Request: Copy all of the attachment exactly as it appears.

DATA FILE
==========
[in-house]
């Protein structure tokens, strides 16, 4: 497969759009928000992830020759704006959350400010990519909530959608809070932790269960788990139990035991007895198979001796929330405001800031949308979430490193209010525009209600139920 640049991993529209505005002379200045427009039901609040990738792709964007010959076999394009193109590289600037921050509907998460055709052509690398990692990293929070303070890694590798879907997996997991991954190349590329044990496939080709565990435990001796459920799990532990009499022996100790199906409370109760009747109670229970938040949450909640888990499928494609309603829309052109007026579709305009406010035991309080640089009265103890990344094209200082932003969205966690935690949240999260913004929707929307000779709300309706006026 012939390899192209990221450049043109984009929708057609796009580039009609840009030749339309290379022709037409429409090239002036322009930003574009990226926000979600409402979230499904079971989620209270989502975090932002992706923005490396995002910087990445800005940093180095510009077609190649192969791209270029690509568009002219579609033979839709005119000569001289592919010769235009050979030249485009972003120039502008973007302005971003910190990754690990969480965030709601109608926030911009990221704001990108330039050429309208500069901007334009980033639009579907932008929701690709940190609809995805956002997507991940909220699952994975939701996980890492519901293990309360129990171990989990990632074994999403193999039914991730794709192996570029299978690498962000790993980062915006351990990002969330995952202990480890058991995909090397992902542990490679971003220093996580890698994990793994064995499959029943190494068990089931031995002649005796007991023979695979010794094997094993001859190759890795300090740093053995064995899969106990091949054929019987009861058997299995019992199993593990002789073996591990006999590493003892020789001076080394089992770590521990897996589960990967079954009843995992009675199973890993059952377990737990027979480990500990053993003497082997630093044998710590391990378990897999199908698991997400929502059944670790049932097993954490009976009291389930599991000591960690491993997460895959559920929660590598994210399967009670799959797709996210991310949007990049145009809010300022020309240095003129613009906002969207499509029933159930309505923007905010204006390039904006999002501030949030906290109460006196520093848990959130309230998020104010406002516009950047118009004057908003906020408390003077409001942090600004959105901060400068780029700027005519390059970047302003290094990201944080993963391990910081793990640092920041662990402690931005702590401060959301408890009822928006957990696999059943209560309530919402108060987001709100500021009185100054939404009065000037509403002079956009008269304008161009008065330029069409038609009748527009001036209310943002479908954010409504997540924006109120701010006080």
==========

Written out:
[in-house]
């Protein structure tokens, strides 16, 4: 497969759009928000992830020759704006959350400010990519909530959608809070932790269960788990139990035991007895198979001796929330405001800031949308979430490193209010525009209600139920 640049991993529209505005002379200045427009039901609040990738792709964007010959076999394009193109590289600037921050509907998460055709052509690398990692990293929070303070890694590798879907997996997991991954190349590329044990496939080709565990435990001796459920799990532990009499022996100790199906409370109760009747109670229970938040949450909640888990499928494609309603829309052109007026579709305009406010035991309080640089009265103890990344094209200082932003969205966690935690949240999260913004929707929307000779709300309706006026 012939390899192209990221450049043109984009929708057609796009580039009609840009030749339309290379022709037409429409090239002036322009930003574009990226926000979600409402979230499904079971989620209270989502975090932002992706923005490396995002910087990445800005940093180095510009077609190649192969791209270029690509568009002219579609033979839709005119000569001289592919010769235009050979030249485009972003120039502008973007302005971003910190990754690990969480965030709601109608926030911009990221704001990108330039050429309208500069901007334009980033639009579907932008929701690709940190609809995805956002997507991940909220699952994975939701996980890492519901293990309360129990171990989990990632074994999403193999039914991730794709192996570029299978690498962000790993980062915006351990990002969330995952202990480890058991995909090397992902542990490679971003220093996580890698994990793994064995499959029943190494068990089931031995002649005796007991023979695979010794094997094993001859190759890795300090740093053995064995899969106990091949054929019987009861058997299995019992199993593990002789073996591990006999590493003892020789001076080394089992770590521990897996589960990967079954009843995992009675199973890993059952377990737990027979480990500990053993003497082997630093044998710590391990378990897999199908698991997400929502059944670790049932097993954490009976009291389930599991000591960690491993997460895959559920929660590598994210399967009670799959797709996210991310949007990049145009809010300022020309240095003129613009906002969207499509029933159930309505923007905010204006390039904006999002501030949030906290109460006196520093848990959130309230998020104010406002516009950047118009004057908003906020408390003077409001942090600004959105901060400068780029700027005519390059970047302003290094990201944080993963391990910081793990640092920041662990402690931005702590401060959301408890009822928006957990696999059943209560309530919402108060987001709100500021009185100054939404009065000037509403002079956009008269304008161009008065330029069409038609009748527009001036209310943002479908954010409504997540924006109120701010006080």